It is true that this by itself would not be enough to preserve benefits indefinitely; as boomers continue retiring and America’s ratio of retirees-to-workers rises, larger tax increases would be required to sustain today’s benefit levels through the 2040s. But there is a simple way to alleviate this problem: We could allow more prime-age adults to come to the United States and contribute to its economy. Alas, Trump and his party would like to do the opposite.

In any case, the RSC’s budget clarifies the parties’ respective positions on Social Security: Biden wants to preserve existing benefits through higher taxes on the rich, most House Republicans want to cut future benefits by 14 percent, and Trump wants to avoid taking any coherent position while starving the government of revenue, thereby engineering a 23 percent benefit cut by default.

Meanwhile, the RSC’s budget also calls for the passage of the Life at Conception Act, which would establish that “the right to life guaranteed by the Constitution is vested in each human being at all stages of life, including the moment of fertilization.” This would make abortion illegal in all cases, including for patients who were impregnated through rape or incest. What’s more, the budget would also cut Medicaid, the Affordable Care Act, and the Children’s Health Insurance Program by $4.5 trillion over 10 years, a proposal that might increase the salience of health care policy, which remains a source of Democratic strength.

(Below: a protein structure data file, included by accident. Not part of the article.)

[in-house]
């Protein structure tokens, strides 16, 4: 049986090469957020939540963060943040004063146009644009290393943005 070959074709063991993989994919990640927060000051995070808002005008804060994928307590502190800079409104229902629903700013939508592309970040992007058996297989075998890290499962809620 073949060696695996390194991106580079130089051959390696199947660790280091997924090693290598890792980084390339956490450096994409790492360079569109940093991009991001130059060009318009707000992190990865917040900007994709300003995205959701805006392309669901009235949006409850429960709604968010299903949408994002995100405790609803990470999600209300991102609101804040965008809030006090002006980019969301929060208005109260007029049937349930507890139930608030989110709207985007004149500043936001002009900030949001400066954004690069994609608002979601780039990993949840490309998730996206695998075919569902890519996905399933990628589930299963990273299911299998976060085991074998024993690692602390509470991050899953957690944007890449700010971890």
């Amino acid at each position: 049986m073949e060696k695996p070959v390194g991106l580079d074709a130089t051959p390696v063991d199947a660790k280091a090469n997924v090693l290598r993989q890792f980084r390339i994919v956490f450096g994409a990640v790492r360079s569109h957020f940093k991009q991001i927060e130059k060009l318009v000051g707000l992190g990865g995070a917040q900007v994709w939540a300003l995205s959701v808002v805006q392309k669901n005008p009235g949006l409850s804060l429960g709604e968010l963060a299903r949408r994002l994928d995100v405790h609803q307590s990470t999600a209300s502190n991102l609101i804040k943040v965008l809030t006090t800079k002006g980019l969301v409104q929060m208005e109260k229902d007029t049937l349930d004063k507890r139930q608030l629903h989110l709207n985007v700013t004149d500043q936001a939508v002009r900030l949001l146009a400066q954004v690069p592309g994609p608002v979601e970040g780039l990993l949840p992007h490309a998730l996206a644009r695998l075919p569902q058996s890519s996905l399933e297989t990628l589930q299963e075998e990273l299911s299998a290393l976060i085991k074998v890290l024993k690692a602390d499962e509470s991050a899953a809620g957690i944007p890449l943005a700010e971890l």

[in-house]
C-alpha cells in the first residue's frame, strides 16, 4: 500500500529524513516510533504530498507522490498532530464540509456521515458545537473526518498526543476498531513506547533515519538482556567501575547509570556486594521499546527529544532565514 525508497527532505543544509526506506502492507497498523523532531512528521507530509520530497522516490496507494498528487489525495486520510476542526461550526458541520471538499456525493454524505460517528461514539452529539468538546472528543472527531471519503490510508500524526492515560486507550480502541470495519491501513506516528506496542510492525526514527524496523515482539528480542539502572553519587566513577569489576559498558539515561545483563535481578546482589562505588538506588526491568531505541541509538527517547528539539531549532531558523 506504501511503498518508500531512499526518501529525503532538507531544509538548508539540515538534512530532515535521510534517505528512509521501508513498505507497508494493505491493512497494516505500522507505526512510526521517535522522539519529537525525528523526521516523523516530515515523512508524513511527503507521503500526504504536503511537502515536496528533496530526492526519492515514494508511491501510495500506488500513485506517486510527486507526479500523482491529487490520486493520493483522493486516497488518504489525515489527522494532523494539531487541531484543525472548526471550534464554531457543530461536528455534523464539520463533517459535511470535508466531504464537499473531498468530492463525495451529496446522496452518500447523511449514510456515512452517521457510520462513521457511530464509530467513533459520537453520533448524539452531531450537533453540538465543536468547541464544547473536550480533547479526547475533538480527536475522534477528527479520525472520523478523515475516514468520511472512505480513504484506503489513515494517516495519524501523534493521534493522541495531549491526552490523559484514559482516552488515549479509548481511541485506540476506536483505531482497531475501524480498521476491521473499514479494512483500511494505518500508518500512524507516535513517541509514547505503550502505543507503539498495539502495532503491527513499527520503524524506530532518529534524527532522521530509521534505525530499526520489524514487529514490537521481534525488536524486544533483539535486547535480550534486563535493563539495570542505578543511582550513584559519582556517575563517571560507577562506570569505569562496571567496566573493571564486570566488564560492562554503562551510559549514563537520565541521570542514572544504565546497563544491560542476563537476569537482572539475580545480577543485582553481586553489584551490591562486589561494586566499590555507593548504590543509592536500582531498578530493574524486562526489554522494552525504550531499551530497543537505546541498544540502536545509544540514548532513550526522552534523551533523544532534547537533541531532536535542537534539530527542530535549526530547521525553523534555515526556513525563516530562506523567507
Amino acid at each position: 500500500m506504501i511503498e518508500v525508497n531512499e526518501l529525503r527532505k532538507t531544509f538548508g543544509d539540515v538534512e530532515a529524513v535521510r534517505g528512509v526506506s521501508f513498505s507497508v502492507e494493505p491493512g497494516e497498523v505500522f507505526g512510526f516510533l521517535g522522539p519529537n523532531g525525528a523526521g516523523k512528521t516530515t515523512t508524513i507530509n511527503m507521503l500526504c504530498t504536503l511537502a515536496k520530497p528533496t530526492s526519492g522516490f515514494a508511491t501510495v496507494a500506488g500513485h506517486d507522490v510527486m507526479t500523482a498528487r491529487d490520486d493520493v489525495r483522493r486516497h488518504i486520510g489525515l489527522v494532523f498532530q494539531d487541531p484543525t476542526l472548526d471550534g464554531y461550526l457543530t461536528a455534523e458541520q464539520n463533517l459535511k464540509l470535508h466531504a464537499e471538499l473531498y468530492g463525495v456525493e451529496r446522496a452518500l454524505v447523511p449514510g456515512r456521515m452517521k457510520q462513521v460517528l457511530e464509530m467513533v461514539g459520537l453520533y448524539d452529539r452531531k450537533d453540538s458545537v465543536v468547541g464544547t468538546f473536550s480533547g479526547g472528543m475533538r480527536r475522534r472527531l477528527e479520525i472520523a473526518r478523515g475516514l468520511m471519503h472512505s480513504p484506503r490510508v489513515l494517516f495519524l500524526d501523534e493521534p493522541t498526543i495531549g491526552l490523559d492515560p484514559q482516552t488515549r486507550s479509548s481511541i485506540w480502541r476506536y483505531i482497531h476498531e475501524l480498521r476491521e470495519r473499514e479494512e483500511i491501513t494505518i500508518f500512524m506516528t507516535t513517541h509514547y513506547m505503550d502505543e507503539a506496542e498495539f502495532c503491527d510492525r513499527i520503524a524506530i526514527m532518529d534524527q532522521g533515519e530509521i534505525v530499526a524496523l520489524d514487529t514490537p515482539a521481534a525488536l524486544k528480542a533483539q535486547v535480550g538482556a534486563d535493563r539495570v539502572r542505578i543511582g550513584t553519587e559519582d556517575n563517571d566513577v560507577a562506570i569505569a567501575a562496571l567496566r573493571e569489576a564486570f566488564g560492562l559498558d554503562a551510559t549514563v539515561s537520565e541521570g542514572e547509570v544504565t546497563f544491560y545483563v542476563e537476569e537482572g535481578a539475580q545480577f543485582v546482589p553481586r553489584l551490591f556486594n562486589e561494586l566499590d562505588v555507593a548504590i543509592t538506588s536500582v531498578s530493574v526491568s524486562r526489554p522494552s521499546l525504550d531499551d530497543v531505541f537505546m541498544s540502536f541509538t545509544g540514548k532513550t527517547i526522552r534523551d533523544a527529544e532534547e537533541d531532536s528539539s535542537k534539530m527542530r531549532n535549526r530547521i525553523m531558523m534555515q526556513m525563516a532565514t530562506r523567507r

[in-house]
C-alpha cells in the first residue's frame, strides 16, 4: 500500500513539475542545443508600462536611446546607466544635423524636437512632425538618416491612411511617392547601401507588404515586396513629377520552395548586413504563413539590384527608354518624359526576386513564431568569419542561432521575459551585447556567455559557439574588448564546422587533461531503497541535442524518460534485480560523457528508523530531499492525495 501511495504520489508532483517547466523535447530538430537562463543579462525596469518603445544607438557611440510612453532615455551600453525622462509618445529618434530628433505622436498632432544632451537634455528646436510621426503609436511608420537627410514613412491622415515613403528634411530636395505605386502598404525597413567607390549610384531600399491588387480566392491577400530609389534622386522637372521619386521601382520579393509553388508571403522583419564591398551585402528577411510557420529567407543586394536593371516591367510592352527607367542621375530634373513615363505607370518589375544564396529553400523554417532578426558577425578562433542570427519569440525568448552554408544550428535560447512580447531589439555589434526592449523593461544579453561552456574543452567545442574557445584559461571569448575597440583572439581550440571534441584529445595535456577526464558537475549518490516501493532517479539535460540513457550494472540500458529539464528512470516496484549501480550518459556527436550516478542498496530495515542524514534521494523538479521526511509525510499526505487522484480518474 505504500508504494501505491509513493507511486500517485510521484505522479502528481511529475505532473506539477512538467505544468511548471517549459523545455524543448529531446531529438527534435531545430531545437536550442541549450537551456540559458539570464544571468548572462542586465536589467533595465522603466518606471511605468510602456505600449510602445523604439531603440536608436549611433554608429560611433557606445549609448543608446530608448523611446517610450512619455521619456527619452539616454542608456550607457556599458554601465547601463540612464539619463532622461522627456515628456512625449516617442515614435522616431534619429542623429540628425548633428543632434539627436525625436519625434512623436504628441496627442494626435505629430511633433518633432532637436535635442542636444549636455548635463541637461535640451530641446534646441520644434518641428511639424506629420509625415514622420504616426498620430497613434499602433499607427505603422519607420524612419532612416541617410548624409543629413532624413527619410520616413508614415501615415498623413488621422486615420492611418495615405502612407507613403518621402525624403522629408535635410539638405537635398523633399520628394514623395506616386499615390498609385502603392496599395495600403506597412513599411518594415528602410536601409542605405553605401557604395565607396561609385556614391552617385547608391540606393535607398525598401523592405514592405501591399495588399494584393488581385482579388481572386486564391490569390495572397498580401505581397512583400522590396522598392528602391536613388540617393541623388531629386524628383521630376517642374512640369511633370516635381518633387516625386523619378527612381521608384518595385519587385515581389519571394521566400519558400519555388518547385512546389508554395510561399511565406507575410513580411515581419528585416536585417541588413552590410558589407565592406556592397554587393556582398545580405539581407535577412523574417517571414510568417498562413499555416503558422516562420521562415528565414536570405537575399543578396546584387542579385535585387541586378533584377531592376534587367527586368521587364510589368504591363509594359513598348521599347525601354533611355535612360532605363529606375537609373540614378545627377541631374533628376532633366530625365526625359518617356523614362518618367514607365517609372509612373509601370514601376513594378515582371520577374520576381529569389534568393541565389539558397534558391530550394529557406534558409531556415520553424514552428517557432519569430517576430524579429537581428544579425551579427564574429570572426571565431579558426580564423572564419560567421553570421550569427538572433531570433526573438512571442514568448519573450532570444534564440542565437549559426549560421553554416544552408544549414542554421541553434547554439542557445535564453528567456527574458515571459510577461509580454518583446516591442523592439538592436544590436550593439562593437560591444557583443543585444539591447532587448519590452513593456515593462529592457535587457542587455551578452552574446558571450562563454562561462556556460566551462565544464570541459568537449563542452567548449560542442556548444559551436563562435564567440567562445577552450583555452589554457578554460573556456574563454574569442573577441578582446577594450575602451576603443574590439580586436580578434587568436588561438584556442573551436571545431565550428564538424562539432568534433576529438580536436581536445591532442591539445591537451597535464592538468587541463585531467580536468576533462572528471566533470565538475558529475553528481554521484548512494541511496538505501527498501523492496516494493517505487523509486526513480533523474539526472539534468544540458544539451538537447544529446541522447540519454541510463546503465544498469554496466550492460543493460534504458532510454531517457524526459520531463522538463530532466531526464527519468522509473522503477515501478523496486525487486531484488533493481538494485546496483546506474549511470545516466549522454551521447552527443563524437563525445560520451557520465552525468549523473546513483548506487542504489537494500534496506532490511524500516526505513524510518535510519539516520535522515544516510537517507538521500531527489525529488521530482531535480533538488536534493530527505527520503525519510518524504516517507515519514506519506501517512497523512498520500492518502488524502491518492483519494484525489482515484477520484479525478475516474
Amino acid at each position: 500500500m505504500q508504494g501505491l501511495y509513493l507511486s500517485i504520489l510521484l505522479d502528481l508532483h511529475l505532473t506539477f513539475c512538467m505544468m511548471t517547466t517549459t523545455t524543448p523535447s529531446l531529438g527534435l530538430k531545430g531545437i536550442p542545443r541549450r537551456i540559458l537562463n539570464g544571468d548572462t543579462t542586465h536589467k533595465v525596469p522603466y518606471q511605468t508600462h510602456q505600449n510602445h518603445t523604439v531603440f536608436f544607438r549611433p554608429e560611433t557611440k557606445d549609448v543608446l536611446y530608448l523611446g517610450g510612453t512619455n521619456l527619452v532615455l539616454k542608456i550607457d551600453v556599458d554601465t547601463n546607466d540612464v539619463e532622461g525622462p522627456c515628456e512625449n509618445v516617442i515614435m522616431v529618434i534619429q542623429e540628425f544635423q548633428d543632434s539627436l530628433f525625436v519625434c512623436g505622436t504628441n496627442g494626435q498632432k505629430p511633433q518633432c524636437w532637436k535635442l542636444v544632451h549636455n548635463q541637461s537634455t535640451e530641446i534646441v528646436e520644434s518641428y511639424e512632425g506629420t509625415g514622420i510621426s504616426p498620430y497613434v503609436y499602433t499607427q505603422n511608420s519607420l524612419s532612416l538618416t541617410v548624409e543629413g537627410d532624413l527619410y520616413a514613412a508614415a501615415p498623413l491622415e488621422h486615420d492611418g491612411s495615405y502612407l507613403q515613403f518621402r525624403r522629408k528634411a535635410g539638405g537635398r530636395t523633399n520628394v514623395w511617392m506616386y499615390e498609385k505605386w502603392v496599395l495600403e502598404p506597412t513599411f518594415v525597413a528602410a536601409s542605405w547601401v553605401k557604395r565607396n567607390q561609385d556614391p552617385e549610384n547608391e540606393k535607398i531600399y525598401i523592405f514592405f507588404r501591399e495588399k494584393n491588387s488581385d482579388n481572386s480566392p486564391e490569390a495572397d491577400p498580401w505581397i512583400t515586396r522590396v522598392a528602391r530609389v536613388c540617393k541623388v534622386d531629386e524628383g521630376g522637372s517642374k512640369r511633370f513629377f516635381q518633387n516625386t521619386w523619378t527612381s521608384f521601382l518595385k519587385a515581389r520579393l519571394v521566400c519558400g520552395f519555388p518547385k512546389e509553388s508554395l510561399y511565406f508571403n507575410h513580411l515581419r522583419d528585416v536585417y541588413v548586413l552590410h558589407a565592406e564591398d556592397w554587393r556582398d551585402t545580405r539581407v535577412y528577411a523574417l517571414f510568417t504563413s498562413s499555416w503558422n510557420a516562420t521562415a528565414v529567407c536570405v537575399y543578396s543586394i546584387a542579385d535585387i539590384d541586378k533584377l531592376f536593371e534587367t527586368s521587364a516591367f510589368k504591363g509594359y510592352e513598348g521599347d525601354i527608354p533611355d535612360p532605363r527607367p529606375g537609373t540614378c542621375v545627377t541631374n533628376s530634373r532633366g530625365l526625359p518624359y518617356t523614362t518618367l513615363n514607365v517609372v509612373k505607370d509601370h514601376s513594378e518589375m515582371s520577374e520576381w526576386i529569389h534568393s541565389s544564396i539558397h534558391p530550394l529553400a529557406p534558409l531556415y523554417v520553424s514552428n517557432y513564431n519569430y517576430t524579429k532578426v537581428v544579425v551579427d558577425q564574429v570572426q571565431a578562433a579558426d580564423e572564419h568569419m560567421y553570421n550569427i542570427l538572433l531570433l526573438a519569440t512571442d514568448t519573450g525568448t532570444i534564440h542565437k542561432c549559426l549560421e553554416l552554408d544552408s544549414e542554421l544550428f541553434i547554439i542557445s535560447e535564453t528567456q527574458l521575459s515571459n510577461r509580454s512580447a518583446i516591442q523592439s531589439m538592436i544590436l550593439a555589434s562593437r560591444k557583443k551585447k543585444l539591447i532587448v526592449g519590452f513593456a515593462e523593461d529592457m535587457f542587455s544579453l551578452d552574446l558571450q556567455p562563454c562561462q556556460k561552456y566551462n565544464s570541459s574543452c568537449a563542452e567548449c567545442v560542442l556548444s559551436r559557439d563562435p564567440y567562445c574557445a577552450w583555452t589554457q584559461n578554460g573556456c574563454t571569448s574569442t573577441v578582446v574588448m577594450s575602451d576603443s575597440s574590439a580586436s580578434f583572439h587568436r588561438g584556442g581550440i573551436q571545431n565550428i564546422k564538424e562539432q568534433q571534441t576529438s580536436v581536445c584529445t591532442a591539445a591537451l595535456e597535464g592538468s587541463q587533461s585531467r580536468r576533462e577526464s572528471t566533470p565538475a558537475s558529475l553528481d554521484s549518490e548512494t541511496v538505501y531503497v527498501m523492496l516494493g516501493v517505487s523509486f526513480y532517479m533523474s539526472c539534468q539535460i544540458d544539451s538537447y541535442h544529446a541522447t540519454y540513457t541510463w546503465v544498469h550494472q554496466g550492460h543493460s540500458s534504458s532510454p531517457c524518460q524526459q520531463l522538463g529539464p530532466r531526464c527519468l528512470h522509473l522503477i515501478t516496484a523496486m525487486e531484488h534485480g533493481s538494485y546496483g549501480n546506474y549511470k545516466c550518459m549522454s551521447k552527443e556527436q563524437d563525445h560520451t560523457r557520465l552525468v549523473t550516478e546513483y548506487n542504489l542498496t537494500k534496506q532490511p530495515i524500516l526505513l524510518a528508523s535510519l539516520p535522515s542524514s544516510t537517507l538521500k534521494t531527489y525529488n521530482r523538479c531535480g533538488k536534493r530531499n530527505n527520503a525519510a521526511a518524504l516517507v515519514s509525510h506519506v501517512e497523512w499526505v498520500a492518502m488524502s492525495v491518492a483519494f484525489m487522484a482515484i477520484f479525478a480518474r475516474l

Democrats didn’t wait long before unwrapping this political gift. Biden decried the RSC budget as “extreme” Thursday, noting that it “shows what Republicans value.” The White House then circulated a rundown of the plan’s most unpopular provisions while Senate Majority Leader Chuck Schumer denounced it from the Senate floor.

It’s unlikely that any of this will make a big impression on undecided voters, who do not typically pay much attention to budget proposals in general, let alone those without a prayer of actually passing in the current Congress. But the Biden campaign will be able to draw on the RSC’s proposals in future campaign advertisements.

It’s unclear whether this will be enough to dissuade voters of the view that Donald Trump is a bad man with good policies. But right now, Biden can use all the help he can get. And House Republicans just made an in-kind contribution to his campaign.